An eroding shoreline and oblivious tourists threaten a beloved local tradition that pre-dates the Incas.
Omar runs the Surf School Muchik with his brother in Huanchaco—a colorful beach town with a population of about 15,000 along northern Peru’s desert coast. Before the Incas came to dominance, this land was home to the Moche people from A.D. 100-800, then the Chimú until A.D. 1470. Huanchaco fishermen and surfers can trace their ancestral lines back to these cultures, and Omar is proud of his ancient surname, Huamanchumo.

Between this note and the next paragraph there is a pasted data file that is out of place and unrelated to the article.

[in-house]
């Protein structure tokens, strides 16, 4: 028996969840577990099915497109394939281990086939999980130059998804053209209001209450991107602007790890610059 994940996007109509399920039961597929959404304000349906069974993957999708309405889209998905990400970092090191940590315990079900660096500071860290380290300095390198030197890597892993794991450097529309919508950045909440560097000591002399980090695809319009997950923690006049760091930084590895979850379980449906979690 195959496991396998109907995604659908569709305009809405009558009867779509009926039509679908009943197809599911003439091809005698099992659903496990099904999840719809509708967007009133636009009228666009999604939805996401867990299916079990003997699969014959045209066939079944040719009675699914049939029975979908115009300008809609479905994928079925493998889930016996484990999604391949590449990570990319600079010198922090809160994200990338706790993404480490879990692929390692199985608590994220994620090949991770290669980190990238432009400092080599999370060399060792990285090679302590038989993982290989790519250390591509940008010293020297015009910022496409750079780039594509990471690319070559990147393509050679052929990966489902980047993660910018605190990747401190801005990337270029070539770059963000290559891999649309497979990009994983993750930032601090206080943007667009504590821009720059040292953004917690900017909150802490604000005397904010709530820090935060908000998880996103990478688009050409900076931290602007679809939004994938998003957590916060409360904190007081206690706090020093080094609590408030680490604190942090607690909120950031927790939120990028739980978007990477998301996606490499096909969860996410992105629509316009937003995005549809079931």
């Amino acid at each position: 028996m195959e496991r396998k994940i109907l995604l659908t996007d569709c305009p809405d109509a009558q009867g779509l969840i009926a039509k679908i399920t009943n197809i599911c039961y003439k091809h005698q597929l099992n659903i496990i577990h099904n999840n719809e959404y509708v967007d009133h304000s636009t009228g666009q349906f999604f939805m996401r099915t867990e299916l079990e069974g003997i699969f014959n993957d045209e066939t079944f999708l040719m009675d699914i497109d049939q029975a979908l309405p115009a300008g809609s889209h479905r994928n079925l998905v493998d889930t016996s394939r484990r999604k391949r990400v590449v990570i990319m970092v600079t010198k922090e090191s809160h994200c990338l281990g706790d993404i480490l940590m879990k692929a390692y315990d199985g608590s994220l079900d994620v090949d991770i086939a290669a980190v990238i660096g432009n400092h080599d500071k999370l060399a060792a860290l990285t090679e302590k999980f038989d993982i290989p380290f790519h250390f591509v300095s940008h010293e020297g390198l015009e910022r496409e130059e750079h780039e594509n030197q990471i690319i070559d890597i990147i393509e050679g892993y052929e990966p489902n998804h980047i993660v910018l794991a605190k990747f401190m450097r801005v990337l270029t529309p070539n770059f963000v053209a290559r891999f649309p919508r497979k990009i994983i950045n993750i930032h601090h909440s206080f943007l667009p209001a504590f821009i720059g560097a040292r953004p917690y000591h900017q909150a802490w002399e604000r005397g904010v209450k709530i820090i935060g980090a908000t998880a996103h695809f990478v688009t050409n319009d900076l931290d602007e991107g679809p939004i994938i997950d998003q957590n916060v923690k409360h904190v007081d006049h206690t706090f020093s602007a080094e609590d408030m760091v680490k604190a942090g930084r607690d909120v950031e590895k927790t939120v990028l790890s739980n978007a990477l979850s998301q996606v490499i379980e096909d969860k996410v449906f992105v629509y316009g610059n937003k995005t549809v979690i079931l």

In his classroom, he introduces new students, both foreign and Peruvian, to the principles of surfing—as well as the story of his family and the school. He explains that Huamanchumo was the name of a Chimú ruler and that Muchik is another name for Moche. (Though some academics suggest that the groups are distinct, locals consider the terms to be interchangeable.) And he delights in telling them that here in Huanchaco, they are in the birthplace of wave riding.